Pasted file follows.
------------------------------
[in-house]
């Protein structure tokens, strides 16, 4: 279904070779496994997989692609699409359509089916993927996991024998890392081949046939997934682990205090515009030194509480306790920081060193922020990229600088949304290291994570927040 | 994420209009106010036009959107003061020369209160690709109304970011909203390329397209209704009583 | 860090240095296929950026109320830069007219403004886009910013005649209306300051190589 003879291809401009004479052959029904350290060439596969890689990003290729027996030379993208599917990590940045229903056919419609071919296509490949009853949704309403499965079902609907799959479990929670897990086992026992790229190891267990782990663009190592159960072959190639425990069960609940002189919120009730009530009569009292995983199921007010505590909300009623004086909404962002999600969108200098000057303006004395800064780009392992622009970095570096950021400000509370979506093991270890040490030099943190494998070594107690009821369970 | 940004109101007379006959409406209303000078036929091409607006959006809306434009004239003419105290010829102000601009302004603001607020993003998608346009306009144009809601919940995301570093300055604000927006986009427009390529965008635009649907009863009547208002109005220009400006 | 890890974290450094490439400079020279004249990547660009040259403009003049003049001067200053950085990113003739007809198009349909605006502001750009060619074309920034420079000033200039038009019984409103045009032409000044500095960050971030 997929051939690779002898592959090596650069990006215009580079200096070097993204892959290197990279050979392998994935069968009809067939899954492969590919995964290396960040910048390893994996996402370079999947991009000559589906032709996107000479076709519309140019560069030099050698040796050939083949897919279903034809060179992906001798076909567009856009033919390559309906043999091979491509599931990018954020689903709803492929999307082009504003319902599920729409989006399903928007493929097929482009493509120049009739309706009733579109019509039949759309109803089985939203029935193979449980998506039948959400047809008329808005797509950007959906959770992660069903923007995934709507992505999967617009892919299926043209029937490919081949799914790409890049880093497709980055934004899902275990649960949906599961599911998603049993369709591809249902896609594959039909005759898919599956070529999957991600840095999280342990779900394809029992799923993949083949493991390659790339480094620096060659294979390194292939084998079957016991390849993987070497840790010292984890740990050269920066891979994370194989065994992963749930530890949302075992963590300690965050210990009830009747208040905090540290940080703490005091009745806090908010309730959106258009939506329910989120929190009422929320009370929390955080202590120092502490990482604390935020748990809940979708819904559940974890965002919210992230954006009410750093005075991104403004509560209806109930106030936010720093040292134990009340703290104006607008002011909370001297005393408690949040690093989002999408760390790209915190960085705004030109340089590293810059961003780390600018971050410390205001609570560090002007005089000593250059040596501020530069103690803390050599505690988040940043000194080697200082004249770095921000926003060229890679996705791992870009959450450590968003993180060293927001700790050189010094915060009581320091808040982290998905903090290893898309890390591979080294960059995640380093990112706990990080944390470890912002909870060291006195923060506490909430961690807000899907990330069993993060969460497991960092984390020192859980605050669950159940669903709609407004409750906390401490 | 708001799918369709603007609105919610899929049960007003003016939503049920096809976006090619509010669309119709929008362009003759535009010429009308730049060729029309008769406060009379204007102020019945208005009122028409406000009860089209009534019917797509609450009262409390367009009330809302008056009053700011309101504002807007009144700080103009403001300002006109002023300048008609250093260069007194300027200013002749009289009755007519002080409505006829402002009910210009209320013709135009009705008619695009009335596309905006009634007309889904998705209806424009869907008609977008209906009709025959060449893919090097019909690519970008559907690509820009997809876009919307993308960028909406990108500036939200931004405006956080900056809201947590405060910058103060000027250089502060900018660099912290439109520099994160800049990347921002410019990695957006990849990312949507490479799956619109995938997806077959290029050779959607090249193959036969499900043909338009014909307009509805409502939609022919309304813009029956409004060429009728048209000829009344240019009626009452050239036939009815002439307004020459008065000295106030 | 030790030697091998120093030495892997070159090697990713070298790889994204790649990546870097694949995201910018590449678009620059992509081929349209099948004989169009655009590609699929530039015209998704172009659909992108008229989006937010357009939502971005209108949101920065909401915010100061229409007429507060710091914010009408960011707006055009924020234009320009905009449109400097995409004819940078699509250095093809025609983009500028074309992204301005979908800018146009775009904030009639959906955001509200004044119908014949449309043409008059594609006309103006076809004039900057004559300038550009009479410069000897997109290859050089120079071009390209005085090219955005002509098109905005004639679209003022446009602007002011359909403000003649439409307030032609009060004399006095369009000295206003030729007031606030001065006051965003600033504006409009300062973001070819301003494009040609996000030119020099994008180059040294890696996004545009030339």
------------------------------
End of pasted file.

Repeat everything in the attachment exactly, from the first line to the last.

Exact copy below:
[in-house]
């Protein structure tokens, strides 16, 4: 279904070779496994997989692609699409359509089916993927996991024998890392081949046939997934682990205090515009030194509480306790920081060193922020990229600088949304290291994570927040 | 994420209009106010036009959107003061020369209160690709109304970011909203390329397209209704009583 | 860090240095296929950026109320830069007219403004886009910013005649209306300051190589 003879291809401009004479052959029904350290060439596969890689990003290729027996030379993208599917990590940045229903056919419609071919296509490949009853949704309403499965079902609907799959479990929670897990086992026992790229190891267990782990663009190592159960072959190639425990069960609940002189919120009730009530009569009292995983199921007010505590909300009623004086909404962002999600969108200098000057303006004395800064780009392992622009970095570096950021400000509370979506093991270890040490030099943190494998070594107690009821369970 | 940004109101007379006959409406209303000078036929091409607006959006809306434009004239003419105290010829102000601009302004603001607020993003998608346009306009144009809601919940995301570093300055604000927006986009427009390529965008635009649907009863009547208002109005220009400006 | 890890974290450094490439400079020279004249990547660009040259403009003049003049001067200053950085990113003739007809198009349909605006502001750009060619074309920034420079000033200039038009019984409103045009032409000044500095960050971030 997929051939690779002898592959090596650069990006215009580079200096070097993204892959290197990279050979392998994935069968009809067939899954492969590919995964290396960040910048390893994996996402370079999947991009000559589906032709996107000479076709519309140019560069030099050698040796050939083949897919279903034809060179992906001798076909567009856009033919390559309906043999091979491509599931990018954020689903709803492929999307082009504003319902599920729409989006399903928007493929097929482009493509120049009739309706009733579109019509039949759309109803089985939203029935193979449980998506039948959400047809008329808005797509950007959906959770992660069903923007995934709507992505999967617009892919299926043209029937490919081949799914790409890049880093497709980055934004899902275990649960949906599961599911998603049993369709591809249902896609594959039909005759898919599956070529999957991600840095999280342990779900394809029992799923993949083949493991390659790339480094620096060659294979390194292939084998079957016991390849993987070497840790010292984890740990050269920066891979994370194989065994992963749930530890949302075992963590300690965050210990009830009747208040905090540290940080703490005091009745806090908010309730959106258009939506329910989120929190009422929320009370929390955080202590120092502490990482604390935020748990809940979708819904559940974890965002919210992230954006009410750093005075991104403004509560209806109930106030936010720093040292134990009340703290104006607008002011909370001297005393408690949040690093989002999408760390790209915190960085705004030109340089590293810059961003780390600018971050410390205001609570560090002007005089000593250059040596501020530069103690803390050599505690988040940043000194080697200082004249770095921000926003060229890679996705791992870009959450450590968003993180060293927001700790050189010094915060009581320091808040982290998905903090290893898309890390591979080294960059995640380093990112706990990080944390470890912002909870060291006195923060506490909430961690807000899907990330069993993060969460497991960092984390020192859980605050669950159940669903709609407004409750906390401490 | 708001799918369709603007609105919610899929049960007003003016939503049920096809976006090619509010669309119709929008362009003759535009010429009308730049060729029309008769406060009379204007102020019945208005009122028409406000009860089209009534019917797509609450009262409390367009009330809302008056009053700011309101504002807007009144700080103009403001300002006109002023300048008609250093260069007194300027200013002749009289009755007519002080409505006829402002009910210009209320013709135009009705008619695009009335596309905006009634007309889904998705209806424009869907008609977008209906009709025959060449893919090097019909690519970008559907690509820009997809876009919307993308960028909406990108500036939200931004405006956080900056809201947590405060910058103060000027250089502060900018660099912290439109520099994160800049990347921002410019990695957006990849990312949507490479799956619109995938997806077959290029050779959607090249193959036969499900043909338009014909307009509805409502939609022919309304813009029956409004060429009728048209000829009344240019009626009452050239036939009815002439307004020459008065000295106030 | 030790030697091998120093030495892997070159090697990713070298790889994204790649990546870097694949995201910018590449678009620059992509081929349209099948004989169009655009590609699929530039015209998704172009659909992108008229989006937010357009939502971005209108949101920065909401915010100061229409007429507060710091914010009408960011707006055009924020234009320009905009449109400097995409004819940078699509250095093809025609983009500028074309992204301005979908800018146009775009904030009639959906955001509200004044119908014949449309043409008059594609006309103006076809004039900057004559300038550009009479410069000897997109290859050089120079071009390209005085090219955005002509098109905005004639679209003022446009602007002011359909403000003649439409307030032609009060004399006095369009000295206003030729007031606030001065006051965003600033504006409009300062973001070819301003494009040609996000030119020099994008180059040294890696996004545009030339």